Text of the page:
The Scottish National Party has not made specific promises relating to youth work. However, it has proposed an EU-wide youth mobility scheme and wants to incorporate the UN Convention on the Rights of the Child into UK law. 

Missed Opportunities?

There are many positives to take from these manifesto pledges. However, there are some clear challenges and oversights. Overall, the scale of ambition and investment proposed does not match the scale of young people’s needs.  

No party has presented a joined-up view of their offer for young people, nor demonstrated how they will avoid the fragmentation and duplication of policy making that affects young people across government. 

While a number of manifestos make commitments to expand access to youth work, no party has clearly explained how they will successfully implement these promises. For example, there is no discussion of how parties will overcome severe workforce shortages. 

We have particular concerns about the Reform Party’s pledge to introduce high-intensity training camps for young offenders. These bootcamp-style methods have been proven to be actively harmful for young people, rather than achieving intended outcomes.

The Conservative Party’s National Service proposal has received the most media attention.  We can get caught up in debating the specifics of mandatory participation or the merits of various programmes, but whether it is National Service, or the NCS year of service, or gap years, or internships, or apprenticeships, the reality is different things work for different people and that is okay. 

Many countries have successful National Service programmes, but they have built infrastructure around the experience, ensuring it is an integrated stage in a young person’s life. The core issue we face is the lack of sustained investment to supporting youth development.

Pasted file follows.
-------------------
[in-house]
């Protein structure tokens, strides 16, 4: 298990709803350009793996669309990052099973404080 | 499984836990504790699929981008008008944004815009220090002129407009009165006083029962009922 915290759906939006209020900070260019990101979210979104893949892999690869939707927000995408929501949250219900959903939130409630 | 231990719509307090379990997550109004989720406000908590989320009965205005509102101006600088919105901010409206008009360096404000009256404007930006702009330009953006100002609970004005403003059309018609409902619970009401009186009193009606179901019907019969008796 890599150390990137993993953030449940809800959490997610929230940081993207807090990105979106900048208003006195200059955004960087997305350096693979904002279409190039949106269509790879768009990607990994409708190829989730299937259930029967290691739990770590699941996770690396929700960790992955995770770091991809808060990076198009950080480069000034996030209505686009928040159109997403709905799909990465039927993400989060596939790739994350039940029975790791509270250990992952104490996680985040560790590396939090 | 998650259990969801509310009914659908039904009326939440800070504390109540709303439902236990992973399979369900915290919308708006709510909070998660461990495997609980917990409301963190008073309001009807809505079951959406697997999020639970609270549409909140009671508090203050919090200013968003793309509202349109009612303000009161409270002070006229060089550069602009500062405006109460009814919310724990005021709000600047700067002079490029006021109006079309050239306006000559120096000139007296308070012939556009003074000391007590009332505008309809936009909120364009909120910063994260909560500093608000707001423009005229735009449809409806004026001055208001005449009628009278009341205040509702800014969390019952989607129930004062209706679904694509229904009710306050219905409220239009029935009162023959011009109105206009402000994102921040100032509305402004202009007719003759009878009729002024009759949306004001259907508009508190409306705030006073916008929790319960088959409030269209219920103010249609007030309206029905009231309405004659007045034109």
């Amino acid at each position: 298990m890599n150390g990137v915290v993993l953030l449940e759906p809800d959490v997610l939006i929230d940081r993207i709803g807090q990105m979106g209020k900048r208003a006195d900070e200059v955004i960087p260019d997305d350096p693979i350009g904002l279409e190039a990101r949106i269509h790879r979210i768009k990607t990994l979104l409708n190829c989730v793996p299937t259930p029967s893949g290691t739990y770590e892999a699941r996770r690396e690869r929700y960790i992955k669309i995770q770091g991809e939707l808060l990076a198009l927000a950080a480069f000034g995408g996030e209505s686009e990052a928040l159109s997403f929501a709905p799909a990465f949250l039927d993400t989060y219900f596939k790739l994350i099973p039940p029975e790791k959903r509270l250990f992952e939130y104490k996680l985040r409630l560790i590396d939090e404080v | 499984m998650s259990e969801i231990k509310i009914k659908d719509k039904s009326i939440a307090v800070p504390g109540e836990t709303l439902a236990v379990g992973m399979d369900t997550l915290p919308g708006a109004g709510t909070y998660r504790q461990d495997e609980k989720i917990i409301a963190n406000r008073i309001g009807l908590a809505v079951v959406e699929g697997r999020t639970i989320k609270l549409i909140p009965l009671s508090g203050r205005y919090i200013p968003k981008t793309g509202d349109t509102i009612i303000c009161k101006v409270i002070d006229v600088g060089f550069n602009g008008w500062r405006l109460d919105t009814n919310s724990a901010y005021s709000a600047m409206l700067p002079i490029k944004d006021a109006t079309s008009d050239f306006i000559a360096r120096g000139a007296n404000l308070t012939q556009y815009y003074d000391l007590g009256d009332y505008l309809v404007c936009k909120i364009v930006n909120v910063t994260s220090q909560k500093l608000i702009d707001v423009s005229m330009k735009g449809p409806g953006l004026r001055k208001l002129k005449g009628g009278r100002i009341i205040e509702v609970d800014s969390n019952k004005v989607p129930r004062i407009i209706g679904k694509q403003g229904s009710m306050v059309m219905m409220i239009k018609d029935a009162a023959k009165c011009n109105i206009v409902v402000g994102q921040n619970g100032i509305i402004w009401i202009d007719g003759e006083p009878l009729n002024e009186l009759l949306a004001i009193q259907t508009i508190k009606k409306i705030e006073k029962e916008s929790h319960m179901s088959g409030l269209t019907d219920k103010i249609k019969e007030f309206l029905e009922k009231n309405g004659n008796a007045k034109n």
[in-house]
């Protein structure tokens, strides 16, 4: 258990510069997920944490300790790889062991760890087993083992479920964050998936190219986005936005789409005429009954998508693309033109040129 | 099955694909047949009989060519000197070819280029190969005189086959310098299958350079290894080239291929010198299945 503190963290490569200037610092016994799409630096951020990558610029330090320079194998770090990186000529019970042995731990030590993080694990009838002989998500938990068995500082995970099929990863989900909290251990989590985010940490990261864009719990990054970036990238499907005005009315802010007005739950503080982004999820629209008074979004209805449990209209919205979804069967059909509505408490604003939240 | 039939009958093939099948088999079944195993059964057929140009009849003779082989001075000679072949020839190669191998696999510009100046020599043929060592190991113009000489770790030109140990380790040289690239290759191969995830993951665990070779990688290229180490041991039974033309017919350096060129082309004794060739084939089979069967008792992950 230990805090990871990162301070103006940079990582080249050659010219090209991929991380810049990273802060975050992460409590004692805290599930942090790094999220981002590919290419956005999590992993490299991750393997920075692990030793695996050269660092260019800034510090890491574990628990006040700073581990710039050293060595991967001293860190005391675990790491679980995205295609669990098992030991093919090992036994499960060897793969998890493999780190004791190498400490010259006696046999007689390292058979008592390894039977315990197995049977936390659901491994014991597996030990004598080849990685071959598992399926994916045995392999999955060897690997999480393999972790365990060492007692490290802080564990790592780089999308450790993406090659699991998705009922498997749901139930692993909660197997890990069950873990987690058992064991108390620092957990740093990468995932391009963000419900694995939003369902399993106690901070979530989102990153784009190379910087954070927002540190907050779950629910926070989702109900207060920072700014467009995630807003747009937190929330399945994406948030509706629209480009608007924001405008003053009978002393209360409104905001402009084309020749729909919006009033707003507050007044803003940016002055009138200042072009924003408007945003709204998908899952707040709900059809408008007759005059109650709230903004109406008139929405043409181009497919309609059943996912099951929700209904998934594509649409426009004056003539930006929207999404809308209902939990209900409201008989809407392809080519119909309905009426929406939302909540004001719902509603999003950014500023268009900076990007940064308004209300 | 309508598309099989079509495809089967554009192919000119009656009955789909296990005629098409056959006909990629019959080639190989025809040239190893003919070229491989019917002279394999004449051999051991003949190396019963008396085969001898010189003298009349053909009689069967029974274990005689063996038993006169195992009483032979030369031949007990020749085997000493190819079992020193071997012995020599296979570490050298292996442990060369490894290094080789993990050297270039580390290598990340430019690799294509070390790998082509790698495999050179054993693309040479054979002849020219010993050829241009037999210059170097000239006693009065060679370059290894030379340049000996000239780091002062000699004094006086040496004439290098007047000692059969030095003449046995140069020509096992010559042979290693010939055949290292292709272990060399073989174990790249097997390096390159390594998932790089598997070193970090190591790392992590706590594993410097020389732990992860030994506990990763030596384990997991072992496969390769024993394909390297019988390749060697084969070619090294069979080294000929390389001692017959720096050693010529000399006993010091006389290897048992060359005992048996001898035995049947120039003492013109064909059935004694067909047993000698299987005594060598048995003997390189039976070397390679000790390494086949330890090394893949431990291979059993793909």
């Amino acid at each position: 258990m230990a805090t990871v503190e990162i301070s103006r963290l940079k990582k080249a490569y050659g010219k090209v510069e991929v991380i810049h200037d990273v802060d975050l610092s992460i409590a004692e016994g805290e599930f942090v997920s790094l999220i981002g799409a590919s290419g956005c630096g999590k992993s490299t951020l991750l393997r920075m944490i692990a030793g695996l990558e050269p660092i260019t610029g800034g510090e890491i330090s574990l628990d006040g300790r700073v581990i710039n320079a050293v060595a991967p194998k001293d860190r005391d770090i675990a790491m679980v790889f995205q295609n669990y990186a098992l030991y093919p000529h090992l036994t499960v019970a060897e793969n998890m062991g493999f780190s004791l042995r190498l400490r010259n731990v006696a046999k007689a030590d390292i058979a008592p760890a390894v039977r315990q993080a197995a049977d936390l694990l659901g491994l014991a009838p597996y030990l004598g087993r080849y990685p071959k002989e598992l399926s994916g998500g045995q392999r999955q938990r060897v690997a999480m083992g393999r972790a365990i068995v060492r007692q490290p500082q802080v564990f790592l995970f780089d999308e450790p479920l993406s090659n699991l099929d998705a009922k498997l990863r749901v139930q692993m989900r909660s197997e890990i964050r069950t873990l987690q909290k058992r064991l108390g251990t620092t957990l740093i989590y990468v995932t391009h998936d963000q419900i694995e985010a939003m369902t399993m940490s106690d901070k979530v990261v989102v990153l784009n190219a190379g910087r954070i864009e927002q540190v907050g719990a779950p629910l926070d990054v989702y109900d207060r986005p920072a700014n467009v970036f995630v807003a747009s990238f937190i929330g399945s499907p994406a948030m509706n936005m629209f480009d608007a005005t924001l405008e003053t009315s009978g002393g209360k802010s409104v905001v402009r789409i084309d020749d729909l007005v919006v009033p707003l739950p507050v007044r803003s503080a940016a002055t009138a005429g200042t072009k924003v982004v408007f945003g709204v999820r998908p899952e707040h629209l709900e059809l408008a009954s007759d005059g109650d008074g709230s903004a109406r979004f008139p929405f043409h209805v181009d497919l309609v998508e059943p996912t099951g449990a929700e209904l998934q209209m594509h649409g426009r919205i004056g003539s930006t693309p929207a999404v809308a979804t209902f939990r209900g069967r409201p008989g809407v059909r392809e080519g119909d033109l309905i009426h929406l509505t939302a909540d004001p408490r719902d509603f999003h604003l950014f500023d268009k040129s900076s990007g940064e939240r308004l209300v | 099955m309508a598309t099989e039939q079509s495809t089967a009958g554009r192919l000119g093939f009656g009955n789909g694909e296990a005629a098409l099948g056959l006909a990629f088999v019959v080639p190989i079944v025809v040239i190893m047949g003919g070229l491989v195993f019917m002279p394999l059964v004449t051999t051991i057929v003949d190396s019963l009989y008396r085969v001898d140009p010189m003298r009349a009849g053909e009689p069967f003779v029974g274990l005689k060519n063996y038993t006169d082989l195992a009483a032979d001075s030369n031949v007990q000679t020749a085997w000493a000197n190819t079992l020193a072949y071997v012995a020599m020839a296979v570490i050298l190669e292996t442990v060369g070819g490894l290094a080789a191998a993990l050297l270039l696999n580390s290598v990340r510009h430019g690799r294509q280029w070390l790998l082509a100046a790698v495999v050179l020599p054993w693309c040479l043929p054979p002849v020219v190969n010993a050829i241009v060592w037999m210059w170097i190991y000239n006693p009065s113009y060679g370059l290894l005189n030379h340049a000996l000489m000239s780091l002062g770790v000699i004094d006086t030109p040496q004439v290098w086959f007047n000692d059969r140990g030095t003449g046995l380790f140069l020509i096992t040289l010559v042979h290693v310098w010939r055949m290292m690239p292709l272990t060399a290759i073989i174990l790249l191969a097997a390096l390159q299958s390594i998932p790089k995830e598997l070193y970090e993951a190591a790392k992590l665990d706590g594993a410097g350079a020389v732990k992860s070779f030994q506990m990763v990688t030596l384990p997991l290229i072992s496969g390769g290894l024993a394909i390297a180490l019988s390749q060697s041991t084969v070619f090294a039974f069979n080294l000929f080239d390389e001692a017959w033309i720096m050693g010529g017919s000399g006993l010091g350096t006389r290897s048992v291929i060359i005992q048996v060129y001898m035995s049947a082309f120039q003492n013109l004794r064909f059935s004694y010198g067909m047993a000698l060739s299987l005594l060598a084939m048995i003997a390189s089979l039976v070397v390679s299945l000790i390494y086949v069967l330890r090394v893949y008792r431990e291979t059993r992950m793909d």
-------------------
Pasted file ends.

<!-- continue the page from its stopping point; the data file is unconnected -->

The Next Government’s Impact

The success of any of these commitments will depend on how much the new Government understands and acknowledges the role of youth work in supporting young people. Youth work is a solution and needs to be recognised as such, rather than being considered a problem to fix. 

Whether the issue is the school attendance crisis, youth unemployment, escalating mental health needs, or knife crime, the new Government needs to champion the role of youth workers in providing the essential linking mechanism to connect young people with the services they need through tailored individual support and dedicated partnership activity.

The youth sector does not exist on its own, nor does it have monopoly over access to, and care for, young people. The Government has a role to play in facilitating the development of partnerships between formal and non-formal education, alongside the different sectors that young people interact with – such as mental health, criminal justice, employment, and more.  

Our young people deserve a wide and exciting youth offer consisting of preventative activities, not just the necessary crisis and immediate support interventions.  

Successful implementation of any of these policy commitments will require upstream efforts to bring in new cohorts of youth workers and invest in the leadership skills of the existing workforce.  

And lastly, it is fundamental that young people are involved in the design of services and provision. Enabling youth voice is not just about giving democratic power to 16 and 17-year-olds to use their vote, it is also about embedding the views and opinions of young people into policy that is going to impact them. Fortunately, this is something that doesn’t require significant financial benefit to achieve.  

If you already care about young people developing the skills they need to thrive in their lives, reducing the impact of crime and violence on young people, or young people having the tools and support they need to promote good mental health; then you do not need to care about youth work on top of this.

Youth work is an integral and fundamental mechanism for solving these problems for young people. If the Government enables youth work, they are enabling outcomes for employability, for mental health, and for reduction in violence. It is about time the Government recognises this and strives to make real change for the next generation.

By Jacob Diggle, chief impact officer at UK Youth